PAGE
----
Most of the genetic material inside a cell is found in a small structure called the nucleus. Pathologists can see the nucleus by adding a stain called H&E to the tissue. Pathologists use the word hyperchromasia to describe a nucleus that looks darker than normal when examined under the microscope. Another word for hyperchromasia is hyperchromatic.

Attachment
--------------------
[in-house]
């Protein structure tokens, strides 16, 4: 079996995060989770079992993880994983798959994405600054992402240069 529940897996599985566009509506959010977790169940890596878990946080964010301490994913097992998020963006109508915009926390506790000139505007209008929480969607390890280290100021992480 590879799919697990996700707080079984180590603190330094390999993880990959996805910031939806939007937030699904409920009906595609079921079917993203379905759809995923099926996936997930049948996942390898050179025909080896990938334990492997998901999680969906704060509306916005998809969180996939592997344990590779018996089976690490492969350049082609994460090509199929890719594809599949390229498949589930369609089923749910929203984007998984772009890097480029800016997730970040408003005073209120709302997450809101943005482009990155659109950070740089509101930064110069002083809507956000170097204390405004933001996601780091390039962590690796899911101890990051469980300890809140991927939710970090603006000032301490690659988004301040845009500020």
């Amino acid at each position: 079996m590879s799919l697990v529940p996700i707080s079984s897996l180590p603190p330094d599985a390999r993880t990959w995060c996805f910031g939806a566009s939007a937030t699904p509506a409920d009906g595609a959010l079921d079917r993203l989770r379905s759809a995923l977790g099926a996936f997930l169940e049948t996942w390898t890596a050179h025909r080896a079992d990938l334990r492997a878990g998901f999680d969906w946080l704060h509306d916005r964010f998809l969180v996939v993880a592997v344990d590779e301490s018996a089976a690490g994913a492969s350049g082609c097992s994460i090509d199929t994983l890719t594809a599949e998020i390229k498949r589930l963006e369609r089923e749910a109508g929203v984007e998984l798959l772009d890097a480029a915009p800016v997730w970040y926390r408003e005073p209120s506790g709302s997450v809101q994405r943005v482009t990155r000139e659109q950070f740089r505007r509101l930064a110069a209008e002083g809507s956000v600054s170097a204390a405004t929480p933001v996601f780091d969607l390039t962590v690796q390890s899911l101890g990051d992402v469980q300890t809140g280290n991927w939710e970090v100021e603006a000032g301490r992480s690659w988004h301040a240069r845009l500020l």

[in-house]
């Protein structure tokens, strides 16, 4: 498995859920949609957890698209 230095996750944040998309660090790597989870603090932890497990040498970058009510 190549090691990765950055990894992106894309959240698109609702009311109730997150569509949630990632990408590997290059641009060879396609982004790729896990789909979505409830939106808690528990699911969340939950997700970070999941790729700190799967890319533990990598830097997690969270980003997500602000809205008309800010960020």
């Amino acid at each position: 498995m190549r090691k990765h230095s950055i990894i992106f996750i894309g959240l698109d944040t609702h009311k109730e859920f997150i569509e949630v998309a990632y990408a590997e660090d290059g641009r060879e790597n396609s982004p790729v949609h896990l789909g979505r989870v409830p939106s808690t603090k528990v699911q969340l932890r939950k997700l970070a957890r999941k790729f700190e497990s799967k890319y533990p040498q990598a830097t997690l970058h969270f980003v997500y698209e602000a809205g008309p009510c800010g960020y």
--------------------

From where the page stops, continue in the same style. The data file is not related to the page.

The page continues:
A nucleus can show hyperchromasia for different reasons. Non-cancerous cells often show hyperchromasia when they are injured. Pathologists sometimes describe these cells as reactive. Hyperchromasia can also be seen in pre-cancerous conditions such as dysplasia and in many different types of cancers. In these situations, hyperchromasia is used to support the diagnosis.